Imprint:Mawenzi House Publishers Ltd.
Audience:Grade (US) 10 - 12
Dimensions:8.25in x 5.5 x 0.5 in | 240 gr
Page Count:192 pages
What does a teenage girl do when she sees her beloved older brother commit a horrific crime? All her life, Naledi has been in awe of Basi, her charming and outgoing older brother. They've shared their childhood, with its jokes and secrets, the alliances and stories about the community. Having reached thirteen, she is preparing to go to the school dance. Then she sees Basi commit an act that violates everything she believes about him. How will she live her life now?
Winner of the Ottawa Book Award, English Fiction, 2019
Named to Kirkus Reviews' Best Books of 2018
Named to the Globe 100, 2018
CBC Books, Top YA Pick for 2018
Named to Best Books for Kids and Teens, Fall 2018
Named to Chicago Public Library's Best of the Best Books, 2018
What does a teenage girl do when she sees her beloved older brother commit a horrific crime? Should she report to her parents, or should she keep quiet? Should she confront him? All her life, Naledi has been in awe of Basi, her charming and outgoing older brother. They've shared their childhood, with its jokes and secrets, the alliances and stories about the community. Having reached thirteen, she is preparing to go to the school dance. Then she sees Basi commit an act that violates everything she believes about him. How will she live her life now?
This coming-of-age novel brings together many social issues, peculiar not only to South Africa but elsewhere as well, in the modern world: class and race, young love and physical desire, homosexuality. In beautiful, lyrical, and intimate prose, Molope shows the dilemmas facing a young woman as she attempts to find her place in a new, multiracial, and dynamic nation emerging into the world after more than a century of racist colonialism. A world now dominated by men. There are no simple answers.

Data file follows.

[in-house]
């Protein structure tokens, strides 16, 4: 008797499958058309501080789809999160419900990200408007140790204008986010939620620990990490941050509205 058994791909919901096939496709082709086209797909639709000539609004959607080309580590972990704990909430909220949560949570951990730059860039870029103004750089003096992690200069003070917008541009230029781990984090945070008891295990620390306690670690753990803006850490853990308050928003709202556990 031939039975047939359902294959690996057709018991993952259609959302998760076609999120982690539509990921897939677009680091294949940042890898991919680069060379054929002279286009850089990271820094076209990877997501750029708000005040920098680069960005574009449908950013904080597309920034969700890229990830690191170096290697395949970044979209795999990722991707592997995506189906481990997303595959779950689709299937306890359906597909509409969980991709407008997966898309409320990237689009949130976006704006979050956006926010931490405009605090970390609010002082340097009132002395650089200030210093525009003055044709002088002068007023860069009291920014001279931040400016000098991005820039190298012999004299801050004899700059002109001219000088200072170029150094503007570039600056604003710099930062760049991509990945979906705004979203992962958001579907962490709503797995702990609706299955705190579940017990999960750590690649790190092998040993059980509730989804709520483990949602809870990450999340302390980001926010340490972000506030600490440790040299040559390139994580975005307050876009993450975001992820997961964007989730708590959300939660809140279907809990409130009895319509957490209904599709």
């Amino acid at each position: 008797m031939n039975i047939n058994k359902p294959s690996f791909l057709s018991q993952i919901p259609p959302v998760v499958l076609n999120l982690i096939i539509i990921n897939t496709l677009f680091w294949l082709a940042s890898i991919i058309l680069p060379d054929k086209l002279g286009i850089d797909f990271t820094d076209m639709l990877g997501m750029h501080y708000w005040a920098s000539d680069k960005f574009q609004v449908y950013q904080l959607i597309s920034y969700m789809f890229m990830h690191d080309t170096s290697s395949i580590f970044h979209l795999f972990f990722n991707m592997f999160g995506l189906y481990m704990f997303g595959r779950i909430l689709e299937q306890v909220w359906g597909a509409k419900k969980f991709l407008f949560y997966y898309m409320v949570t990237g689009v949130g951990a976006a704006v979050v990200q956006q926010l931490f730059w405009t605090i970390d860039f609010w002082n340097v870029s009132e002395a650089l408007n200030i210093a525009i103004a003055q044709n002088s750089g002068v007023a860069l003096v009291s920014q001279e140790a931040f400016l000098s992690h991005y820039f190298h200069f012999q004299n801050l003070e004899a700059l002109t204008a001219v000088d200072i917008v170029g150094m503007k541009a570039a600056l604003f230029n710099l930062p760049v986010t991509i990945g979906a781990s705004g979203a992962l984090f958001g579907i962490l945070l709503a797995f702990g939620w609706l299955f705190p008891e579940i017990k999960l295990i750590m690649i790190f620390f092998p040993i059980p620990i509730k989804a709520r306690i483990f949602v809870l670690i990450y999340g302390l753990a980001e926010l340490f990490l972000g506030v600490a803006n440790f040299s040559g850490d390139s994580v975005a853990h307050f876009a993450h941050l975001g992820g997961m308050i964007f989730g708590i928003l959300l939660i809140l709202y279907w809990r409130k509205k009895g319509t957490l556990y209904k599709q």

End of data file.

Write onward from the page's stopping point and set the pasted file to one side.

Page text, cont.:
Kagiso Lesego Molope was born and educated in South Africa. Her first novel, Dancing in the Dust (Mawenzi House) was on the IBBY Honour List for 2006. Her second novel, The Mending Season, was chosen to be on the school curriculum in South Africa. This Book Betrays My Brother was awarded the Percy Fitzpatrick Prize by the English Academy of Southern Africa, where it was first published. Her latest novel, Such a Lonely, Lovely Road, was released in 2018. She lives in Ottawa.
"This poignant novel presents us with a girl on the cusp of womanhood desperately trying to navigate the dissonant sociocultural imperatives placed on men and women in her society." --Kirkus Reviews, starred review
"The author examines the many systemic forces involved in maintaining a society that protects its chosen sons as it vilifies its daughters who choose to speak up . . . a timely and worthy choice for any public or school library." --School Library Journal
"Molope's prose is exhilarating and she shines in the development of a character that you not only root for, but are desperate to defend." --Quill & Quire, Editor's Choice
"In the era of Time's Up and #MeToo, this book is increasingly relevant and manages to handle heavy issues with poignancy and power. Told in a poetic voice, this story engrosses the reader from the beginning, and the last lines carry such an impact they'll leave the reader feeling forever changed." --Canadian Children's Book News
"The novel delivers an authentic depiction of the complex issues of gender, race, and class in South Africa in an accessible way for readers of all backgrounds. Through Molope's elegant and effective prose, readers will gain an understanding of culture and community in the place Nedi calls home." --CM: Canadian Review of Materials
"A powerful read, This Book Betrays My Brother, covers important topics such as racism, sexism, poverty, and sexual assault." --Amy Mathers, National Reading Campaign
"...a beautifully written and absolutely haunting novel." --Canadian Literature
"This Book Betrays My Brother is a masterfully written coming-of-age novel which brings together many ideas and themes: a powerful narrative about our increasingly fissured world. --Wasafiri